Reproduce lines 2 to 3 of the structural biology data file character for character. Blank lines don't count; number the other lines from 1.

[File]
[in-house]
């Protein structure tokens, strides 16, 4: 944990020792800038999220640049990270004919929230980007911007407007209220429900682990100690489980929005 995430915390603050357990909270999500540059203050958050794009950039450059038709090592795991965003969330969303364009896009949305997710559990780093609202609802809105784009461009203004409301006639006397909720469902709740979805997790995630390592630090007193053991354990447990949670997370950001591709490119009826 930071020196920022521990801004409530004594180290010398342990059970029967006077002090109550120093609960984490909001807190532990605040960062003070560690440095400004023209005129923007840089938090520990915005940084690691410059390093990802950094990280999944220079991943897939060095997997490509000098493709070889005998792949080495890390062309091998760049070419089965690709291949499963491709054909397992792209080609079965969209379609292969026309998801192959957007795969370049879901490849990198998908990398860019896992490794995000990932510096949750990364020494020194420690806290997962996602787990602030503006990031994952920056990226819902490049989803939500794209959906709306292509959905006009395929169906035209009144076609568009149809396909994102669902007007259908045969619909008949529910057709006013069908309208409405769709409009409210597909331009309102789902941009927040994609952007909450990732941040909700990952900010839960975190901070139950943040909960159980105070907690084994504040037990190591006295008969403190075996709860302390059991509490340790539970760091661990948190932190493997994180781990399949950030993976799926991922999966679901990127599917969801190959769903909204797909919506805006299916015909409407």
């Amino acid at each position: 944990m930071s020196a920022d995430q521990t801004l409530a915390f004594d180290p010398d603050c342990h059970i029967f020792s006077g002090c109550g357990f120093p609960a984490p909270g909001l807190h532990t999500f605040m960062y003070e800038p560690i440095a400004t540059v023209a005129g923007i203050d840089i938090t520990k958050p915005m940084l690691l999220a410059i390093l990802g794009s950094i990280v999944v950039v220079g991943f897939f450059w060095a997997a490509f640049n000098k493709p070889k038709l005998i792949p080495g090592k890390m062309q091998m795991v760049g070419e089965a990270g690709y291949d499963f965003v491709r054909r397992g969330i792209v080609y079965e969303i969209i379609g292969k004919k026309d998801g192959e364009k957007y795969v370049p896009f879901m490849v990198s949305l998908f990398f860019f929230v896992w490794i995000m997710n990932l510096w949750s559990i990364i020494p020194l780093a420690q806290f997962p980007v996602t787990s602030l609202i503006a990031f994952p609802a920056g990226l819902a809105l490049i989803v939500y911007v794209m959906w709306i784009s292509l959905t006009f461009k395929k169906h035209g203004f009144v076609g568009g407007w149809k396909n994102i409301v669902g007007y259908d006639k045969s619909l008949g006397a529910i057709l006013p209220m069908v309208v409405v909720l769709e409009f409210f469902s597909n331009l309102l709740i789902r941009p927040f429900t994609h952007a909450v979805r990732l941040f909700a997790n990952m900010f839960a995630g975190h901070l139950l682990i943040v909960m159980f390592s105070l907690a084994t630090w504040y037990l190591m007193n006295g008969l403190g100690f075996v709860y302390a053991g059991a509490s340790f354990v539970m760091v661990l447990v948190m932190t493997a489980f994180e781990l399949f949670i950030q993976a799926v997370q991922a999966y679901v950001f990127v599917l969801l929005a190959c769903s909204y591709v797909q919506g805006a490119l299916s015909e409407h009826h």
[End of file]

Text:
């Protein structure tokens, strides 16, 4: 944990020792800038999220640049990270004919929230980007911007407007209220429900682990100690489980929005 995430915390603050357990909270999500540059203050958050794009950039450059038709090592795991965003969330969303364009896009949305997710559990780093609202609802809105784009461009203004409301006639006397909720469902709740979805997790995630390592630090007193053991354990447990949670997370950001591709490119009826 930071020196920022521990801004409530004594180290010398342990059970029967006077002090109550120093609960984490909001807190532990605040960062003070560690440095400004023209005129923007840089938090520990915005940084690691410059390093990802950094990280999944220079991943897939060095997997490509000098493709070889005998792949080495890390062309091998760049070419089965690709291949499963491709054909397992792209080609079965969209379609292969026309998801192959957007795969370049879901490849990198998908990398860019896992490794995000990932510096949750990364020494020194420690806290997962996602787990602030503006990031994952920056990226819902490049989803939500794209959906709306292509959905006009395929169906035209009144076609568009149809396909994102669902007007259908045969619909008949529910057709006013069908309208409405769709409009409210597909331009309102789902941009927040994609952007909450990732941040909700990952900010839960975190901070139950943040909960159980105070907690084994504040037990190591006295008969403190075996709860302390059991509490340790539970760091661990948190932190493997994180781990399949950030993976799926991922999966679901990127599917969801190959769903909204797909919506805006299916015909409407």
């Amino acid at each position: 944990m930071s020196a920022d995430q521990t801004l409530a915390f004594d180290p010398d603050c342990h059970i029967f020792s006077g002090c109550g357990f120093p609960a984490p909270g909001l807190h532990t999500f605040m960062y003070e800038p560690i440095a400004t540059v023209a005129g923007i203050d840089i938090t520990k958050p915005m940084l690691l999220a410059i390093l990802g794009s950094i990280v999944v950039v220079g991943f897939f450059w060095a997997a490509f640049n000098k493709p070889k038709l005998i792949p080495g090592k890390m062309q091998m795991v760049g070419e089965a990270g690709y291949d499963f965003v491709r054909r397992g969330i792209v080609y079965e969303i969209i379609g292969k004919k026309d998801g192959e364009k957007y795969v370049p896009f879901m490849v990198s949305l998908f990398f860019f929230v896992w490794i995000m997710n990932l510096w949750s559990i990364i020494p020194l780093a420690q806290f997962p980007v996602t787990s602030l609202i503006a990031f994952p609802a920056g990226l819902a809105l490049i989803v939500y911007v794209m959906w709306i784009s292509l959905t006009f461009k395929k169906h035209g203004f009144v076609g568009g407007w149809k396909n994102i409301v669902g007007y259908d006639k045969s619909l008949g006397a529910i057709l006013p209220m069908v309208v409405v909720l769709e409009f409210f469902s597909n331009l309102l709740i789902r941009p927040f429900t994609h952007a909450v979805r990732l941040f909700a997790n990952m900010f839960a995630g975190h901070l139950l682990i943040v909960m159980f390592s105070l907690a084994t630090w504040y037990l190591m007193n006295g008969l403190g100690f075996v709860y302390a053991g059991a509490s340790f354990v539970m760091v661990l447990v948190m932190t493997a489980f994180e781990l399949f949670i950030q993976a799926v997370q991922a999966y679901v950001f990127v599917l969801l929005a190959c769903s909204y591709v797909q919506g805006a490119l299916s015909e409407h009826h």